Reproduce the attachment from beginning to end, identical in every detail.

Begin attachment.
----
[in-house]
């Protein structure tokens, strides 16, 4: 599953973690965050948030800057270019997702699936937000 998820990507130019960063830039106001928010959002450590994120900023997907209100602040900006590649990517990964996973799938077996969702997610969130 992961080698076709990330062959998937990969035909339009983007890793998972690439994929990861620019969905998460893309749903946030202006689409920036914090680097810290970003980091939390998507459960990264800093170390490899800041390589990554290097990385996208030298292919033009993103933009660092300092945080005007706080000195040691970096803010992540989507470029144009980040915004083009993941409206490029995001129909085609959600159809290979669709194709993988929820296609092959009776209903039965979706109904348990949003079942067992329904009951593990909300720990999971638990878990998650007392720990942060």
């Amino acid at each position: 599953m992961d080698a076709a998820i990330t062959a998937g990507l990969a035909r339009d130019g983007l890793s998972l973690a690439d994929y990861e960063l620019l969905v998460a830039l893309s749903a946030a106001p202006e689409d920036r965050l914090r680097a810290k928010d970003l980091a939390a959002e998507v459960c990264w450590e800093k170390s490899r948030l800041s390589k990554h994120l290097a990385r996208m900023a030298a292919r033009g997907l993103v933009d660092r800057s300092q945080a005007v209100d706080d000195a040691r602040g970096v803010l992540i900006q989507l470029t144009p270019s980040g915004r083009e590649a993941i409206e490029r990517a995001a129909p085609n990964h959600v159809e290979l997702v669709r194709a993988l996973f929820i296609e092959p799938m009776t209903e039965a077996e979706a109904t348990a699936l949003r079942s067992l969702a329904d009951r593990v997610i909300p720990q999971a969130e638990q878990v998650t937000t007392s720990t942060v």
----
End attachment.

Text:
[in-house]
């Protein structure tokens, strides 16, 4: 599953973690965050948030800057270019997702699936937000 998820990507130019960063830039106001928010959002450590994120900023997907209100602040900006590649990517990964996973799938077996969702997610969130 992961080698076709990330062959998937990969035909339009983007890793998972690439994929990861620019969905998460893309749903946030202006689409920036914090680097810290970003980091939390998507459960990264800093170390490899800041390589990554290097990385996208030298292919033009993103933009660092300092945080005007706080000195040691970096803010992540989507470029144009980040915004083009993941409206490029995001129909085609959600159809290979669709194709993988929820296609092959009776209903039965979706109904348990949003079942067992329904009951593990909300720990999971638990878990998650007392720990942060």
């Amino acid at each position: 599953m992961d080698a076709a998820i990330t062959a998937g990507l990969a035909r339009d130019g983007l890793s998972l973690a690439d994929y990861e960063l620019l969905v998460a830039l893309s749903a946030a106001p202006e689409d920036r965050l914090r680097a810290k928010d970003l980091a939390a959002e998507v459960c990264w450590e800093k170390s490899r948030l800041s390589k990554h994120l290097a990385r996208m900023a030298a292919r033009g997907l993103v933009d660092r800057s300092q945080a005007v209100d706080d000195a040691r602040g970096v803010l992540i900006q989507l470029t144009p270019s980040g915004r083009e590649a993941i409206e490029r990517a995001a129909p085609n990964h959600v159809e290979l997702v669709r194709a993988l996973f929820i296609e092959p799938m009776t209903e039965a077996e979706a109904t348990a699936l949003r079942s067992l969702a329904d009951r593990v997610i909300p720990q999971a969130e638990q878990v998650t937000t007392s720990t942060v």